The majority of acute sore throats (including pharyngitis and tonsillitis) are self‑limiting and often triggered by a viral infection of the upper respiratory tract. The symptoms can last for around 1 week, but most people will get better within this time without antibiotics, regardless of cause (bacteria or virus).
If you are concerned it may be strep throat (and therefore benefit from antibiotics) use the FeverPAIN scoring system. This reduces antibiotic prescribing by 30%!
- Fever (during previous 24 hours)
- Purulence (pus on tonsils)
- Attend rapidly (within 3 days after onset of symptoms)
- Severely Inflamed tonsils
- No cough or coryza (inflammation of mucus membranes in the nose)
Each of the FeverPAIN criteria score 1 point (maximum score of 5). Higher scores suggest more severe symptoms and likely bacterial (streptococcal) cause.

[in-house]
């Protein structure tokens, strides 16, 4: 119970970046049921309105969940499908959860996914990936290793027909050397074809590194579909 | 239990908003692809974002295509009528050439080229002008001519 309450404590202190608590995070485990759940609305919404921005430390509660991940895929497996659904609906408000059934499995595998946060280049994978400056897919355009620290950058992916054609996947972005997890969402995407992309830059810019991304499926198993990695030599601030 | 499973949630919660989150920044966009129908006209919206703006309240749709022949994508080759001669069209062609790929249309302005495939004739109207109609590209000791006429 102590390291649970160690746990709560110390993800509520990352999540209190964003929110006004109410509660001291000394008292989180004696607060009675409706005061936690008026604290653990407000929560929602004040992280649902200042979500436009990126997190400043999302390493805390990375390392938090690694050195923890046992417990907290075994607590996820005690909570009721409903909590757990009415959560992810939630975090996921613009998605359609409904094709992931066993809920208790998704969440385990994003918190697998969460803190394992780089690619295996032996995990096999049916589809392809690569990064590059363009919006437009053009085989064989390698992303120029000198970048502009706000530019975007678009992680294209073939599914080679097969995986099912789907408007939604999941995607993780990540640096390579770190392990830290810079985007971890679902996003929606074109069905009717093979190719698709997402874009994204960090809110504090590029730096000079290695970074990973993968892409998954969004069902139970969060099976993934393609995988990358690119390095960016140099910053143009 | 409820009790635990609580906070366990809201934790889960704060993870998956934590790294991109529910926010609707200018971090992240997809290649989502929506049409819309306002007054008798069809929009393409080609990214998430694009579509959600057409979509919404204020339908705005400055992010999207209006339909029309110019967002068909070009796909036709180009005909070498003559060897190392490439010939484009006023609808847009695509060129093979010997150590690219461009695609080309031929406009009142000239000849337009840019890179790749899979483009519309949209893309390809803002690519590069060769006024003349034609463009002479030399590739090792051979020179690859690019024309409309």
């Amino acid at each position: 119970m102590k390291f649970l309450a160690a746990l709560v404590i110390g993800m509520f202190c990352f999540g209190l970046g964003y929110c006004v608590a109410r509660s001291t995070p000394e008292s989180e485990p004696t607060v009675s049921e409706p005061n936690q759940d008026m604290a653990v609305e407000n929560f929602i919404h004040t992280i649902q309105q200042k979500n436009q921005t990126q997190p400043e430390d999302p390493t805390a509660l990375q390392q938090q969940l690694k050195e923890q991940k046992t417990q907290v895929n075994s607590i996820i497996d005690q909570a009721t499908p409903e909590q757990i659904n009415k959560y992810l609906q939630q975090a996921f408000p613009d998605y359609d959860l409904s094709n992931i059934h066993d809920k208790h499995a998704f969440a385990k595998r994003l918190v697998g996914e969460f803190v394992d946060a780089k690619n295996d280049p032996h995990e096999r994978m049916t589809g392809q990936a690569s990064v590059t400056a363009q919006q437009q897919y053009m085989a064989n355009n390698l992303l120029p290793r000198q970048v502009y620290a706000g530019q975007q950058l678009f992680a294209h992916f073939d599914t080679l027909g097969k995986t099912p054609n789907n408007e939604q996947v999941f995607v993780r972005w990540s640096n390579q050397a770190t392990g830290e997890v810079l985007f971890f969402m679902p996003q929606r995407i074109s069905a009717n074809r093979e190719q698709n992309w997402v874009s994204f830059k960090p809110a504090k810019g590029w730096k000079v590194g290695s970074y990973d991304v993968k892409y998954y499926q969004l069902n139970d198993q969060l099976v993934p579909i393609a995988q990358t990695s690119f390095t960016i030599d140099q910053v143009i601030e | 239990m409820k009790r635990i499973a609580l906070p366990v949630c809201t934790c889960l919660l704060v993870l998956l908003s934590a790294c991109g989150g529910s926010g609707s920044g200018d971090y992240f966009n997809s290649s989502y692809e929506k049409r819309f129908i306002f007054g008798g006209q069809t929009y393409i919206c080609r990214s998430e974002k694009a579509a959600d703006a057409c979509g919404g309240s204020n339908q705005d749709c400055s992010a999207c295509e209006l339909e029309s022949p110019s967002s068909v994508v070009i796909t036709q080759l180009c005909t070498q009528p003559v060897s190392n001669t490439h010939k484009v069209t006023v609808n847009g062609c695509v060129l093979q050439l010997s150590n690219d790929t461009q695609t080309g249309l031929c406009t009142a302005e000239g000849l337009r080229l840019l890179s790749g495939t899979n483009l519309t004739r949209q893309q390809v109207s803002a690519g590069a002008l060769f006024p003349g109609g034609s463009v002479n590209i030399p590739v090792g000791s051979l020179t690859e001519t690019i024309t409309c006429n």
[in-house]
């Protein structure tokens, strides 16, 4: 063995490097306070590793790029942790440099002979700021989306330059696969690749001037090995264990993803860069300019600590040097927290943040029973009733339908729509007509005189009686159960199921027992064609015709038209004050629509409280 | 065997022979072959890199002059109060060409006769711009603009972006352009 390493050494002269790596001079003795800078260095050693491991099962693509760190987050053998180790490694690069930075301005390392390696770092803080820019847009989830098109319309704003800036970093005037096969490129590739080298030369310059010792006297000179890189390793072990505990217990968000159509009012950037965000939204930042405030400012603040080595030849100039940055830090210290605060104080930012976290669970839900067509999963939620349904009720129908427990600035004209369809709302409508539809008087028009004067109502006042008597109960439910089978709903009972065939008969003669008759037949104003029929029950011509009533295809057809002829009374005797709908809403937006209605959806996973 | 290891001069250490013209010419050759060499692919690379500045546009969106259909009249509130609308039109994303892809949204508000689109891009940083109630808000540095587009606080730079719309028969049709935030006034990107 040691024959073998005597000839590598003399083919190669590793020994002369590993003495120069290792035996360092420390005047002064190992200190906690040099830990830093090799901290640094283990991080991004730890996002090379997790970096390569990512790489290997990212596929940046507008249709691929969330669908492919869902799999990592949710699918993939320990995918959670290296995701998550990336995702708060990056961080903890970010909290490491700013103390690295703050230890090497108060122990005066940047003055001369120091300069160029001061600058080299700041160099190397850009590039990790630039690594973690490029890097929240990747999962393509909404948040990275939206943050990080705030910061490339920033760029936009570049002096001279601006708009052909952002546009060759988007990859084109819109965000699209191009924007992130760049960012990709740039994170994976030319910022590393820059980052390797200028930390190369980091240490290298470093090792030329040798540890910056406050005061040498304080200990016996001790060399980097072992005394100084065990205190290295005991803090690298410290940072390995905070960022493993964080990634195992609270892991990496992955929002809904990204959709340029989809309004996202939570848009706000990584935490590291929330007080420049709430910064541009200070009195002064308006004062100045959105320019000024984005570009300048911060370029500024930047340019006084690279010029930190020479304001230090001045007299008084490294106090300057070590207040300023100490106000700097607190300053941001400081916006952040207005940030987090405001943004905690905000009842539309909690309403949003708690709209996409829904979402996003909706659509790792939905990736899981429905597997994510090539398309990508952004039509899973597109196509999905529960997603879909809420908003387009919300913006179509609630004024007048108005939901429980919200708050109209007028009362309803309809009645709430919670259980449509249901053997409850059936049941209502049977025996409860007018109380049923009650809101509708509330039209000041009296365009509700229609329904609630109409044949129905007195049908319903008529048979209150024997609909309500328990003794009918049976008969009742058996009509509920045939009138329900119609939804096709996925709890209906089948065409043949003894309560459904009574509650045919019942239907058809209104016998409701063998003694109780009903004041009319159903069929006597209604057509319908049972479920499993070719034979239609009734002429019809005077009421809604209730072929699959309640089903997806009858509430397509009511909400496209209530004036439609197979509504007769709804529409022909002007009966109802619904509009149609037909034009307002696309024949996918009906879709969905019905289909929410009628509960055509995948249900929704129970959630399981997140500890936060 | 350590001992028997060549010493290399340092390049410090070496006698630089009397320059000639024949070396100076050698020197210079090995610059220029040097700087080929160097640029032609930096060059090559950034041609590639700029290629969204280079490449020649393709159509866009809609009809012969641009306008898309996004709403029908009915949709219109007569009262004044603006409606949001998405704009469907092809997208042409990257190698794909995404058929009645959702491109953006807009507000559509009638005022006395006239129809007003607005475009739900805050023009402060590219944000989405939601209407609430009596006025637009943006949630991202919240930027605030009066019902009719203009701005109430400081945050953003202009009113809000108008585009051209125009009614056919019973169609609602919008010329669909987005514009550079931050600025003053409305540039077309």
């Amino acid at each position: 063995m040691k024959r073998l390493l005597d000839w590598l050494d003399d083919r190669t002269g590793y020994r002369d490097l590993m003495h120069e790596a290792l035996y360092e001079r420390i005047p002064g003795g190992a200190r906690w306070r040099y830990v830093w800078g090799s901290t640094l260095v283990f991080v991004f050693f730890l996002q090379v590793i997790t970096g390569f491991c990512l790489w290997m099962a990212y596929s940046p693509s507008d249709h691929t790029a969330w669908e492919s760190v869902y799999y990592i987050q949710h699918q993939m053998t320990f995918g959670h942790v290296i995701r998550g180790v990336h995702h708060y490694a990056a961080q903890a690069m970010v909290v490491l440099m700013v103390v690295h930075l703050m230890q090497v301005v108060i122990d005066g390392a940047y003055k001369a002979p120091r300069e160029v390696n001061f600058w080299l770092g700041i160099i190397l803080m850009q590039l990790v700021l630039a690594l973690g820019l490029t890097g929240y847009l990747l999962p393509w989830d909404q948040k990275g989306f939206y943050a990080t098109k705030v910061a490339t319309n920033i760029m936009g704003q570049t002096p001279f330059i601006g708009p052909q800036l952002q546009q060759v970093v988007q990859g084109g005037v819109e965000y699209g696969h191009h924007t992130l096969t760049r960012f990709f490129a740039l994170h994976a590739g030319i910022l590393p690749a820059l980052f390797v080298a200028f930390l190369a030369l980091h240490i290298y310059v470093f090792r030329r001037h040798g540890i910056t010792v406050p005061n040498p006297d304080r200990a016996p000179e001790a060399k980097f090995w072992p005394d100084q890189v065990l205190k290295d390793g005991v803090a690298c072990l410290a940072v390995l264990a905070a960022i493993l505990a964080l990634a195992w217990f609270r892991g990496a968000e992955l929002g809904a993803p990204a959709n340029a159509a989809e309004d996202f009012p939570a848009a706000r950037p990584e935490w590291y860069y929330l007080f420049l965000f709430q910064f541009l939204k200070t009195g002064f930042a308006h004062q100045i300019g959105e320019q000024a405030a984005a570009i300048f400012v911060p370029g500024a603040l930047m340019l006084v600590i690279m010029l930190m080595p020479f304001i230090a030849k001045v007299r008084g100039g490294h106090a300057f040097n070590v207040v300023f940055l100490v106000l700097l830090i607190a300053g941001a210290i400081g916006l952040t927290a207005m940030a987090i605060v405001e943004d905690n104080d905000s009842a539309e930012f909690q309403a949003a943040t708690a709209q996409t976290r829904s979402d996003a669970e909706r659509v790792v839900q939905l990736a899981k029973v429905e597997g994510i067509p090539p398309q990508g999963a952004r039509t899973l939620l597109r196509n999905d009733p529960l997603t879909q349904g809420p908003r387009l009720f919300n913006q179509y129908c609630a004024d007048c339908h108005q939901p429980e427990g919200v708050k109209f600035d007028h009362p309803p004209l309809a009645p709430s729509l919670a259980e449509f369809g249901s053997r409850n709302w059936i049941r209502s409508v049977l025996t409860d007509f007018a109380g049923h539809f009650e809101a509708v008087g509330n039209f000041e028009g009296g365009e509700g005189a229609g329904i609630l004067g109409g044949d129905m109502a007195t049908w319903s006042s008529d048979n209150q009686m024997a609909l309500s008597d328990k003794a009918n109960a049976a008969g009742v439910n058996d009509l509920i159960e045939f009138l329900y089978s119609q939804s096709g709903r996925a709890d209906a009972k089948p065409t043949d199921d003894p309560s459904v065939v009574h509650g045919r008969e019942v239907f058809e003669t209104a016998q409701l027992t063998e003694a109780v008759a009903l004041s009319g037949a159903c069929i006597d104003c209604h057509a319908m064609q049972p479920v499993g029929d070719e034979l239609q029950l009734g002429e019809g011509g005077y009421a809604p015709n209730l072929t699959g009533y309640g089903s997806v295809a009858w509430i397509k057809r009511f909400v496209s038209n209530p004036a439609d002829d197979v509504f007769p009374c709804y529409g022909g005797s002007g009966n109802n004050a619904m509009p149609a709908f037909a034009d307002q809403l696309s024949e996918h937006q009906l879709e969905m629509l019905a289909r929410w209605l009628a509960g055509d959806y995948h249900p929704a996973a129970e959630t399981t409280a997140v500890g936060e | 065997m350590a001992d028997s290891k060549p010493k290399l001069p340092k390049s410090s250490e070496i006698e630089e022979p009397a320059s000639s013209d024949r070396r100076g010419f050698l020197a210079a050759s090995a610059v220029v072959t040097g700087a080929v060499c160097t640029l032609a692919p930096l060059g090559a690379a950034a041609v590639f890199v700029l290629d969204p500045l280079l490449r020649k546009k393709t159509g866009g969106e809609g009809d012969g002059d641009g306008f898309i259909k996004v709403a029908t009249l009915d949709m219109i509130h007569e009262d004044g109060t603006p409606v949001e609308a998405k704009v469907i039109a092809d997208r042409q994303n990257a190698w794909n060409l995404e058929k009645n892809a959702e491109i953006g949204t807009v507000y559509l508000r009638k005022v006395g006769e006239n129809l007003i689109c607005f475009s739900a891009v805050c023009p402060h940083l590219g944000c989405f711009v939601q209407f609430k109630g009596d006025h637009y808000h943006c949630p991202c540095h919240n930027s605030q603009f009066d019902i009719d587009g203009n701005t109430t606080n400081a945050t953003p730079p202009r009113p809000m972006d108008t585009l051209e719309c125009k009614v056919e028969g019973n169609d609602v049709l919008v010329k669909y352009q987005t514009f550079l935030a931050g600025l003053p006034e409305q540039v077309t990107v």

0 or 1 =13 to 18% likelihood of isolating streptococcus.
2 or 3 = 34 to 40% likelihood of isolating streptococcus.
4 or 5 =62 to 65% likelihood of isolating streptococcus. Treat these with penicillin (unless allergic) for a 5 to 7 day course ONLY (new evidence). Consider giving the same dosage twice a day rather than 4 times a day to improve compliance.
There is new guidance from the UK’s Faculty of Sexual and Reproductive Health with regards to taking the COCP. Please note this is accepted practice but is ‘off licence’ meaning the drug has not been formally approved for use in this way.
Most errors in taking the cocp occur in the pill free week. This pill free week is not necessary and should be shortened to 4 days.
Patients can now
- Run 2 or 3 packets together. This will give them regularity and regular menses. Only a 4 day break is needed.
- Continue running packets together until they get spotting. Then stop for 4 days.
- Continue running packets together whether there is spotting or not (like the POP).
Consider discussing this with your patients. It gives them more control and flexibility with their menses and reduces risk of pregnancy.